State Crop Outlook Mixed, UT Ag Economist Says (340)

KNOXVILLE, Tenn. — A short supply of cotton and overabundance of soybeans are the main factors in Tennessee’s agricultural outlook this summer, a University of Tennessee agricultural economist said Friday.

Dr. Delton Gerloff of UT’s Agricultural Extension Service said cotton acreage dropped nationwide, declining from 480,000 acres in 1997 to 445,000 this year in Tennessee. Drought in the Southwest also cut production, he said.

Despite the short supply, lack of demand has prevented the large price increase growers hoped for, Gerloff said.

”Financial problems in Southeast Asia and less demand from Europe dropped exports of cotton from 7.5 million bales last year to a projected 4.9 million bales this year,” Gerloff said. ”With the smaller U.S. crop, there is still a chance for prices to rise, but they have not yet reached growers’ expectations.”

Soybeans — Tennessee’s top cash crop last year — are in oversupply nationwide, although Tennessee’s 1.20 million acres was about the same as 1997, Gerloff said.

”With so many beans on the market, prices have plunged,” Gerloff said. ”Peak prices soybeans were expected to reach have dropped from $6.50 a bushel to $5.35, and could drop to $5 per bushel.”

State tobacco acreage is expected to increase from 59,580 acres to 63,580 acres, despite a decline nationally in tobacco acreage, Gerloff said. Continued strong demand, reduced acreage in other states, and expectations for high per-acre yields mean a bright outlook for state tobacco farmers this year, Gerloff said.

”Despite its political woes, Tennessee farmers still see tobacco as a viable crop in terms of cash returns per acre,” Gerloff said.

Gerloff said Tennessee’s corn harvest is expected to be 690,000 acres — a 40,000-acre increase from last year — but state corn growers also are likely to experience price problems from oversupply.

The Tennessee Agricultural Statistics Service reported Tennessee soybeans sold for $275 million in 1997, followed by tobacco receipts of $228 million, $223 million for cotton and $159 million for corn.


State Crop Outlook Mixed, UT Ag Economist Says (340)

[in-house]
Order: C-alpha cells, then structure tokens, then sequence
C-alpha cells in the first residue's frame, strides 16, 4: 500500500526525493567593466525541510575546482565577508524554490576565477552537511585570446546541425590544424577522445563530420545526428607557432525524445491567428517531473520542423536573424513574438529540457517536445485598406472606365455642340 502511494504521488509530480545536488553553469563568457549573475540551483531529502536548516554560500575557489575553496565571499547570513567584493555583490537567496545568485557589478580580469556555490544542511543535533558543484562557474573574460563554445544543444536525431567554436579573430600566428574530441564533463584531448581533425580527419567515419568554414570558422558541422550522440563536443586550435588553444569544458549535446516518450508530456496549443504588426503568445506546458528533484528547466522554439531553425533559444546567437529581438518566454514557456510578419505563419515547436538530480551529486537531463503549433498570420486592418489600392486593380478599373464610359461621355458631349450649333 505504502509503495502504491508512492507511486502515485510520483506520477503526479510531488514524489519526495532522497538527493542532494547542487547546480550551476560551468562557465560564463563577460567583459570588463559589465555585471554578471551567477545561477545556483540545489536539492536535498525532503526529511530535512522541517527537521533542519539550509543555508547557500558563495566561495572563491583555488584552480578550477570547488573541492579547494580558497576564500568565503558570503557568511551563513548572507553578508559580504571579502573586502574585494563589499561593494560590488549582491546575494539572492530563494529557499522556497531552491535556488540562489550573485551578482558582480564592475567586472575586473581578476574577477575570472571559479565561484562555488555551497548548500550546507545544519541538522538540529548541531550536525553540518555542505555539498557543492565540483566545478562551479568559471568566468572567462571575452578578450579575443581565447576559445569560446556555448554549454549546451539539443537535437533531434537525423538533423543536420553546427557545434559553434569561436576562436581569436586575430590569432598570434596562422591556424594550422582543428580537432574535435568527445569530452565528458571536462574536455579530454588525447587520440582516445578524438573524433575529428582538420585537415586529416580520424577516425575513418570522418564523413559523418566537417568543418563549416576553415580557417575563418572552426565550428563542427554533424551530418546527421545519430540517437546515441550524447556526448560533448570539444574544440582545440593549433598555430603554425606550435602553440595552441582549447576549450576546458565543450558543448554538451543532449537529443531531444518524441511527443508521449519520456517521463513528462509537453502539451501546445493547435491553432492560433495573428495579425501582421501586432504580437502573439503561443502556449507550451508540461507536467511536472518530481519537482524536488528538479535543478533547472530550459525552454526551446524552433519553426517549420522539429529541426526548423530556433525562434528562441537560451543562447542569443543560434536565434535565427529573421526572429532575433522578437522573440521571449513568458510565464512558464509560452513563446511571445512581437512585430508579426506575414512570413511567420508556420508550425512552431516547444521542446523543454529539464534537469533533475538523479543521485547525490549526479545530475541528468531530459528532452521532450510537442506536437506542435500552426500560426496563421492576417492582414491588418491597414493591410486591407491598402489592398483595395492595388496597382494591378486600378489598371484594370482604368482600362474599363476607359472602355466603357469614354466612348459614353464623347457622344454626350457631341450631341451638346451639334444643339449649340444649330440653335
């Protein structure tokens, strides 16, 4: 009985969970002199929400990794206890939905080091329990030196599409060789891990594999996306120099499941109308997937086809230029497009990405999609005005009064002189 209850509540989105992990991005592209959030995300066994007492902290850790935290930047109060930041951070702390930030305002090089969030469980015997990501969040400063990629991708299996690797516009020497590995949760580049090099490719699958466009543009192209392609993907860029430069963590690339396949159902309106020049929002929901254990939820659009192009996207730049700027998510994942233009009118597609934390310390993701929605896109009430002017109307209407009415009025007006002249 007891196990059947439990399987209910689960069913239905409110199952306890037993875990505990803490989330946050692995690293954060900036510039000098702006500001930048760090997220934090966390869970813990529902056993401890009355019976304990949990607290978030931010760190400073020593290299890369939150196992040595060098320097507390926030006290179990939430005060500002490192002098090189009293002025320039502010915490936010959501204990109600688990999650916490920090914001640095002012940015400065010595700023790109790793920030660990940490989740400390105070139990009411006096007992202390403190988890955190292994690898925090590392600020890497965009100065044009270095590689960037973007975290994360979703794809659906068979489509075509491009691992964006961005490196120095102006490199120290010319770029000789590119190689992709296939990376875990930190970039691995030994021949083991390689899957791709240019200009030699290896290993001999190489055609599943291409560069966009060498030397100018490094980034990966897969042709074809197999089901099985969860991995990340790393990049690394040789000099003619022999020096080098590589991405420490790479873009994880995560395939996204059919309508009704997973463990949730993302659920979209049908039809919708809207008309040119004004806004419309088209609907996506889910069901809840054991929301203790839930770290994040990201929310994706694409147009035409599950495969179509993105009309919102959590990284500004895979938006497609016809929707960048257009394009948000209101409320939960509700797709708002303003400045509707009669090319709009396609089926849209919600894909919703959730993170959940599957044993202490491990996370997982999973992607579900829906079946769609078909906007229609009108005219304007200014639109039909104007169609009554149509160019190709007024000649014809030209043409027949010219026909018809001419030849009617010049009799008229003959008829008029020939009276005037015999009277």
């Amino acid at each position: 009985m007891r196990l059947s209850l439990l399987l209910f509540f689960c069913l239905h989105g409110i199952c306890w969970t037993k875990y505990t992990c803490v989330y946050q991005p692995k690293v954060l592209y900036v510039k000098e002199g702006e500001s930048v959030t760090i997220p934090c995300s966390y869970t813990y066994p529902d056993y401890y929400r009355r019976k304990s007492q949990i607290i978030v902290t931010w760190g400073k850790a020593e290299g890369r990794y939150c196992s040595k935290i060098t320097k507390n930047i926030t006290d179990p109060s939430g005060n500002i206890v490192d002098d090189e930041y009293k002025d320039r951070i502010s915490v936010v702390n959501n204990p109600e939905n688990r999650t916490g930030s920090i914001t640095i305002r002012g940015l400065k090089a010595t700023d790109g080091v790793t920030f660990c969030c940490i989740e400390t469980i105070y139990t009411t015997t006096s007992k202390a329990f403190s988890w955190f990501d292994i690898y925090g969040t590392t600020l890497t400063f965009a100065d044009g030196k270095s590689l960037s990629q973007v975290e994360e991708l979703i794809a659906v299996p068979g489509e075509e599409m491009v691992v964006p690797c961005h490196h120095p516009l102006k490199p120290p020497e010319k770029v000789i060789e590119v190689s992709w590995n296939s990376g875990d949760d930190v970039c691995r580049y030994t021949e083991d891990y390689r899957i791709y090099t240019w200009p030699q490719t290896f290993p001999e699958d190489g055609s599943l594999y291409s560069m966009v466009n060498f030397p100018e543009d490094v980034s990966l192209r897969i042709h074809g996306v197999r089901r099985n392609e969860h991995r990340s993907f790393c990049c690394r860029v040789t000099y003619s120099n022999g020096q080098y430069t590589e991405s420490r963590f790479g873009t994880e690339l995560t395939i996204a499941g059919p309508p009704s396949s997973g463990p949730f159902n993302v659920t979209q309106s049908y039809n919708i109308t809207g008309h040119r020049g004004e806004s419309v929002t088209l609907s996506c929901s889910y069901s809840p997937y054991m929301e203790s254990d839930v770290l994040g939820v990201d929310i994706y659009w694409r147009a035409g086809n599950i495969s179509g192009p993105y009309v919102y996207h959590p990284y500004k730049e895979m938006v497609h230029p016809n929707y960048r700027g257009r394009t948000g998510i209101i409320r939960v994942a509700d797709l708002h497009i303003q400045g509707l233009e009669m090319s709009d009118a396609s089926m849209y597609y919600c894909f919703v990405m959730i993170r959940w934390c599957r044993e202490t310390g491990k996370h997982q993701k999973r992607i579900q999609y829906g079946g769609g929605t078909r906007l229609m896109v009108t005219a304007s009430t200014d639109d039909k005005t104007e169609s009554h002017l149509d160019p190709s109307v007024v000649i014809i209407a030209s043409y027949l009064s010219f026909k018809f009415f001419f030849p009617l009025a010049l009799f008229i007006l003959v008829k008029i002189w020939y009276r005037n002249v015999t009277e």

KNOXVILLE, Tenn. — A short supply of cotton and overabundance of soybeans are the main factors in Tennessee’s agricultural outlook this summer, a University of Tennessee agricultural economist said Friday.

Dr. Delton Gerloff of UT’s Agricultural Extension Service said cotton acreage dropped nationwide, declining from 480,000 acres in 1997 to 445,000 this year in Tennessee. Drought in the Southwest also cut production, he said.

Despite the short supply, lack of demand has prevented the large price increase growers hoped for, Gerloff said.

“Financial problems in Southeast Asia and less demand from Europe dropped exports of cotton from 7.5 million bales last year to a projected 4.9 million bales this year,” Gerloff said. “With the smaller U.S. crop, there is still a chance for prices to rise, but they have not yet reached growers’ expectations.”

Soybeans — Tennessee’s top cash crop last year — are in oversupply nationwide, although Tennessee’s 1.20 million acres was about the same as 1997, Gerloff said.

“With so many beans on the market, prices have plunged,” Gerloff said. “Peak prices soybeans were expected to reach have dropped from $6.50 a bushel to $5.35, and could drop to $5 per bushel.”

State tobacco acreage is expected to increase from 59,580 acres to 63,580 acres, despite a decline nationally in tobacco acreage, Gerloff said. Continued strong demand, reduced acreage in other states, and expectations for high per-acre yields mean a bright outlook for state tobacco farmers this year, Gerloff said.

“Despite its political woes, Tennessee farmers still see tobacco as a viable crop in terms of cash returns per acre,” Gerloff said.

Gerloff said Tennessee’s corn harvest is expected to be 690,000 acres — a 40,000-acre increase from last year — but state corn growers also are likely to experience price problems from oversupply.

The Tennessee Agricultural Statistics Service reported Tennessee soybeans sold for $275 million in 1997, followed by tobacco receipts of $228 million, $223 million for cotton and $159 million for corn.

Contact: Dr. Delton Gerloff (423-974-7271)